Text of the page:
There's no way this can be considered the "worst" chess book. For the correct target audience, it's arguably the best book out there.
Agree. I'm going through this book with someone to teach them chess. It's amazingly good. I had my doubts because of comments about it "only teaching back rank mates". It's so much more than that. Might be one of the best beginning chess books ever.
BFTC isn't one of the worst books - not by a long chalk. I also think it's a pretty decent beginning chess book. I like the "programmed learning" format. But it is quite limited in the type of material covered. Is there anything about the endgame? Openings? The full range of tactics (including forks)? Counting? Elementary strategy?
This kind of question turns out to be pointless, as is the analogous question about the worst film ever made, because the worst of anything is usually so obscure that the person asking the question has never heard of the examples that responders give. Also, "best" and "worst" have to be defined for a good answer.
Having said my preliminaries, the book that came to mind when I read this thread was one I saw in a local library called "Chess for Tigers." Twice I picked it up and couldn't even figure out what it was about. One chapter was on trying to win by swindling. Two chapters went on for so many pages about Tigers and "Heffalumps" that I didn't have the patience to read through the paragraphs even to understand the point. The author seemed to be bragging about wins at his local chess club so I thought maybe the book was written only for them. Another chapter promoted a philosophy that is exactly opposite of the advice I've heard, since it said to play against the person and not against his/her moves, so I wrote off the book as ridiculous and unintelligble. I did finally check out the book just to try to figure out its point, and it did have some good advice for club players, but I still don't like its writing style or structure.
(p. 9) 2 Play the man--not the board Only an automaton plays the same way against every opponent. Thepractical chess-player looks out for the strengths and weaknesses of hisopponents, and goes out of his way to capitalize on the weaknesses.
(p. 42) 5 How to catch Rabbits Do you know Tigers catch Rabbits? Do they rush after them and tear them limb from limb? Or do they stalk them through the bush beforefinally creeping up on them when their resistance is low? The trouble with the first method is that even Rabbits have sharp teeth,and when cornered can be surprisingly ferocious. So a sensible Tiger takesno chances--he patiently stalks his Rabbit, and when the poor thing makesa bolt for freedom, he pounces and kills it swiftly and easily.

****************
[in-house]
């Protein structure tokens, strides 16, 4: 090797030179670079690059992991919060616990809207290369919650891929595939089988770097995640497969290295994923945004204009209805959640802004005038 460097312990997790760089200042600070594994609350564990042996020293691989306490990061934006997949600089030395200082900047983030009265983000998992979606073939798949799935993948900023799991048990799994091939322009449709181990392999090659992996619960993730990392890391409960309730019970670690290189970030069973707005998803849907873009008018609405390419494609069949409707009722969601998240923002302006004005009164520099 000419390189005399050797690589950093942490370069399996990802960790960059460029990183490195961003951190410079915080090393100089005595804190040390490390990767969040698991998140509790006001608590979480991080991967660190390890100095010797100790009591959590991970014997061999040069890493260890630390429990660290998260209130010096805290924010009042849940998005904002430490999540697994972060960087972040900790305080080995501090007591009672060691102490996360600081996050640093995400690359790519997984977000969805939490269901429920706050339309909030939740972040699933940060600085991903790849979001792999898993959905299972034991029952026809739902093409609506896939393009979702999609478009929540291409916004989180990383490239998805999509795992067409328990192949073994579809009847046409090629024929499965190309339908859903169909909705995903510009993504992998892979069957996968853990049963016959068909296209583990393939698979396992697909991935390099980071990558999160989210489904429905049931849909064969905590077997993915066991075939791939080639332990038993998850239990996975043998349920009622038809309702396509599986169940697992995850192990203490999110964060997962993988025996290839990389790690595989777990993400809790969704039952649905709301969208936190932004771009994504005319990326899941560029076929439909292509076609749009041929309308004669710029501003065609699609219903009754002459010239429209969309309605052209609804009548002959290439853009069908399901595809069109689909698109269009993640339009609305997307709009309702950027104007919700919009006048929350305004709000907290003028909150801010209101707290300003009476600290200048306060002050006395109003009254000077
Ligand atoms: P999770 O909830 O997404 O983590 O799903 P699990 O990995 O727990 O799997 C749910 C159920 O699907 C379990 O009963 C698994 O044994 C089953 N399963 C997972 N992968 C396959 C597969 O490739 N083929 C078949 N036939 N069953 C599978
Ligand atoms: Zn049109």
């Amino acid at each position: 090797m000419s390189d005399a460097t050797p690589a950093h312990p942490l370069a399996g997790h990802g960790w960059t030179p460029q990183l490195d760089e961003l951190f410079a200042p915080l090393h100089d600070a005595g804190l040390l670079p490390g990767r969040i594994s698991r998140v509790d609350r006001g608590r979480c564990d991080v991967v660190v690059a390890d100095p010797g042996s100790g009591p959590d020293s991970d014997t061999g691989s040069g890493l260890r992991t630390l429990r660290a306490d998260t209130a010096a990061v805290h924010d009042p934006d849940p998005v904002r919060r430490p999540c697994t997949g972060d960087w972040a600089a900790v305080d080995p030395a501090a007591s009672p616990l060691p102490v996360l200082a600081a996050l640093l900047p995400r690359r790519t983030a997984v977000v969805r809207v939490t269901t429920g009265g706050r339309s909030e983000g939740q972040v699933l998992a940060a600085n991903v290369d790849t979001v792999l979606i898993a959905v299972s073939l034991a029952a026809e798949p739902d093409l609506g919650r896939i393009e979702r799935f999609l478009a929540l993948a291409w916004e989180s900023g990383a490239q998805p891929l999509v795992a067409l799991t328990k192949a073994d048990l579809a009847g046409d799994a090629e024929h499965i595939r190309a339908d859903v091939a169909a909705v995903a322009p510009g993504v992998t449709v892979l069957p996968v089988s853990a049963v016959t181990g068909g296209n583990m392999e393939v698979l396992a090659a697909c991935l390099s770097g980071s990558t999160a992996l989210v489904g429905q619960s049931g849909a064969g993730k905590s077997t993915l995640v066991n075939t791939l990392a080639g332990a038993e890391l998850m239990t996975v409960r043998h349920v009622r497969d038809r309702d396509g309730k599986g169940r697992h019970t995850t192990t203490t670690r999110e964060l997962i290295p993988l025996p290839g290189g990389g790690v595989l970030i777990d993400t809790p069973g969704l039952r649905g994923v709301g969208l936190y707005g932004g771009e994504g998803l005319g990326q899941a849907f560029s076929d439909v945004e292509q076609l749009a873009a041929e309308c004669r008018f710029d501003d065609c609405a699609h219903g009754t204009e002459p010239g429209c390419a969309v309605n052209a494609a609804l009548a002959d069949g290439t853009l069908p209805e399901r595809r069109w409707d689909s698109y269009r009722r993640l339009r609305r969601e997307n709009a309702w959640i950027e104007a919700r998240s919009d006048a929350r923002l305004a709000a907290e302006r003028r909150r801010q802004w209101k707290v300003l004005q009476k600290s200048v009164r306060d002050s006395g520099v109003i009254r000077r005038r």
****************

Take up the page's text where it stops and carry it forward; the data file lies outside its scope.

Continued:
(p. 51) 6 How to trap Heffalumps Heffalumps are mighty strong--stronger than Tigers. On open territorya Tiger doesn't stand much of a chance against a Heffalump; he can't even diga Very Deep Pit to trap it, because Tigers aren't much good at digging.What he can do, however, is to entice the Heffalump on to swampyground and hope it falls into a bog and gets sucked underground by thequagmire. The only trouble is that Tigers are even more prone to gettingstuck in bogs than Heffalumps are, and they're not much good atstruggling out of them. But what is the poor Tiger to do, when faced witha big strong Heffalump? He can put up a fight neither on open plains norin the jungle; so his only chance is to head for a swamp and hope that theHeffalump gets stuck before he does. If the Heffalump had any sense hewould keep well away from the swamp, but Heffalumps, in spite of theirgreat strength, are not always sensible when it comes to staying away fromswamps.
(p. 66) I'm one of the luckiest players around, and a notorious swindler. WhenI get a lost position, my opponent always seems to blunder and allow meto escape. Well, that's not quite true, since I do lose sometimes, but I feelfully qualified to initiate you into the art of being lucky, and shall have nocompunction in using my own games to illustrate how it's done.
Webb, Simon. 2005. Chess for Tigers. London: Batsford.